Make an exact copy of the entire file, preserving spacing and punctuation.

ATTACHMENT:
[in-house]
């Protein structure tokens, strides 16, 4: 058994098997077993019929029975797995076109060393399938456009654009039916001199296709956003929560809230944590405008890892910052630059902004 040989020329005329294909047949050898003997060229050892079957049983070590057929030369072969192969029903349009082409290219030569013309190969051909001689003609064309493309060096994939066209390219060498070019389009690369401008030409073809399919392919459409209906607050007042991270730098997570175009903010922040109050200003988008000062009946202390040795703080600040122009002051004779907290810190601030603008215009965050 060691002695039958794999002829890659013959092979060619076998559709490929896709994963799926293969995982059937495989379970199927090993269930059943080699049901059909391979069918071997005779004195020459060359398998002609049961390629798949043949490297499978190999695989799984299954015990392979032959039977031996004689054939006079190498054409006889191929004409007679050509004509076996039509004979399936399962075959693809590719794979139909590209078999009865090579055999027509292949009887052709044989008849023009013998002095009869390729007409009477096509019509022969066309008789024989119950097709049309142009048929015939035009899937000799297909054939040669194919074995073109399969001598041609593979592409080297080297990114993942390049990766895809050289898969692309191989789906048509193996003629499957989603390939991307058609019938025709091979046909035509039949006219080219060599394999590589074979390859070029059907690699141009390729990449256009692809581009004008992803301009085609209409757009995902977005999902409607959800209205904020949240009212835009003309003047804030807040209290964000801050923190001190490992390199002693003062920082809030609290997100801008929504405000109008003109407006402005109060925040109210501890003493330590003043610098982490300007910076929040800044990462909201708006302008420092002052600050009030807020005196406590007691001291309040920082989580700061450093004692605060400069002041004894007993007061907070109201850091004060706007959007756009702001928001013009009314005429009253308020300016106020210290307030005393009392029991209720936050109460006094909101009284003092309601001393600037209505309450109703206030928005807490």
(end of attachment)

[in-house]
């Protein structure tokens, strides 16, 4: 058994098997077993019929029975797995076109060393399938456009654009039916001199296709956003929560809230944590405008890892910052630059902004 040989020329005329294909047949050898003997060229050892079957049983070590057929030369072969192969029903349009082409290219030569013309190969051909001689003609064309493309060096994939066209390219060498070019389009690369401008030409073809399919392919459409209906607050007042991270730098997570175009903010922040109050200003988008000062009946202390040795703080600040122009002051004779907290810190601030603008215009965050 060691002695039958794999002829890659013959092979060619076998559709490929896709994963799926293969995982059937495989379970199927090993269930059943080699049901059909391979069918071997005779004195020459060359398998002609049961390629798949043949490297499978190999695989799984299954015990392979032959039977031996004689054939006079190498054409006889191929004409007679050509004509076996039509004979399936399962075959693809590719794979139909590209078999009865090579055999027509292949009887052709044989008849023009013998002095009869390729007409009477096509019509022969066309008789024989119950097709049309142009048929015939035009899937000799297909054939040669194919074995073109399969001598041609593979592409080297080297990114993942390049990766895809050289898969692309191989789906048509193996003629499957989603390939991307058609019938025709091979046909035509039949006219080219060599394999590589074979390859070029059907690699141009390729990449256009692809581009004008992803301009085609209409757009995902977005999902409607959800209205904020949240009212835009003309003047804030807040209290964000801050923190001190490992390199002693003062920082809030609290997100801008929504405000109008003109407006402005109060925040109210501890003493330590003043610098982490300007910076929040800044990462909201708006302008420092002052600050009030807020005196406590007691001291309040920082989580700061450093004692605060400069002041004894007993007061907070109201850091004060706007959007756009702001928001013009009314005429009253308020300016106020210290307030005393009392029991209720936050109460006094909101009284003092309601001393600037209505309450109703206030928005807490």